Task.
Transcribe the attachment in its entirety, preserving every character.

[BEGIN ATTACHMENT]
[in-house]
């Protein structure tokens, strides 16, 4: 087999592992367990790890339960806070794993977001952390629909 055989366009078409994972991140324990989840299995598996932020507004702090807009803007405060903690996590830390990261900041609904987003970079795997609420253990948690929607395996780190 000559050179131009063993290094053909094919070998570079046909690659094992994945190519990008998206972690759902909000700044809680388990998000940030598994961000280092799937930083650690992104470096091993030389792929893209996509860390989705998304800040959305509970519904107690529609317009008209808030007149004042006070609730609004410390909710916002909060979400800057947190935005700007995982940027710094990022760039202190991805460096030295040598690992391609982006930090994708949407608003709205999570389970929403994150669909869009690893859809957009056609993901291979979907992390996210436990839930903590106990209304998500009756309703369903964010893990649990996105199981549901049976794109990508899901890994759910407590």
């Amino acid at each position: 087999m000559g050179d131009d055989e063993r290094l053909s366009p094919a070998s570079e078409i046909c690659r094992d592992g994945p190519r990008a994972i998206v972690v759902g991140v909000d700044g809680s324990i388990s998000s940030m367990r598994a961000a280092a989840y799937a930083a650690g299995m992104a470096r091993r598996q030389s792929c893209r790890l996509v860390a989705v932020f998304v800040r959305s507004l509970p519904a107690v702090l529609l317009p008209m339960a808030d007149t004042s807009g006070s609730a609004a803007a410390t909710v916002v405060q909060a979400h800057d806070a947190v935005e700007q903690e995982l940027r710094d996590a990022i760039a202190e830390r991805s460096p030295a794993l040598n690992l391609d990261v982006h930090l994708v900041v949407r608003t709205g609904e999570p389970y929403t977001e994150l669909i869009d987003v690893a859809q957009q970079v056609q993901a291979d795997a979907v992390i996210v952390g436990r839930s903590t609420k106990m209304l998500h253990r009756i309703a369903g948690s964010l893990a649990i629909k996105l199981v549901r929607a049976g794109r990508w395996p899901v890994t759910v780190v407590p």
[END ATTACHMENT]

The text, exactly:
[in-house]
């Protein structure tokens, strides 16, 4: 087999592992367990790890339960806070794993977001952390629909 055989366009078409994972991140324990989840299995598996932020507004702090807009803007405060903690996590830390990261900041609904987003970079795997609420253990948690929607395996780190 000559050179131009063993290094053909094919070998570079046909690659094992994945190519990008998206972690759902909000700044809680388990998000940030598994961000280092799937930083650690992104470096091993030389792929893209996509860390989705998304800040959305509970519904107690529609317009008209808030007149004042006070609730609004410390909710916002909060979400800057947190935005700007995982940027710094990022760039202190991805460096030295040598690992391609982006930090994708949407608003709205999570389970929403994150669909869009690893859809957009056609993901291979979907992390996210436990839930903590106990209304998500009756309703369903964010893990649990996105199981549901049976794109990508899901890994759910407590």
């Amino acid at each position: 087999m000559g050179d131009d055989e063993r290094l053909s366009p094919a070998s570079e078409i046909c690659r094992d592992g994945p190519r990008a994972i998206v972690v759902g991140v909000d700044g809680s324990i388990s998000s940030m367990r598994a961000a280092a989840y799937a930083a650690g299995m992104a470096r091993r598996q030389s792929c893209r790890l996509v860390a989705v932020f998304v800040r959305s507004l509970p519904a107690v702090l529609l317009p008209m339960a808030d007149t004042s807009g006070s609730a609004a803007a410390t909710v916002v405060q909060a979400h800057d806070a947190v935005e700007q903690e995982l940027r710094d996590a990022i760039a202190e830390r991805s460096p030295a794993l040598n690992l391609d990261v982006h930090l994708v900041v949407r608003t709205g609904e999570p389970y929403t977001e994150l669909i869009d987003v690893a859809q957009q970079v056609q993901a291979d795997a979907v992390i996210v952390g436990r839930s903590t609420k106990m209304l998500h253990r009756i309703a369903g948690s964010l893990a649990i629909k996105l199981v549901r929607a049976g794109r990508w395996p899901v890994t759910v780190v407590p």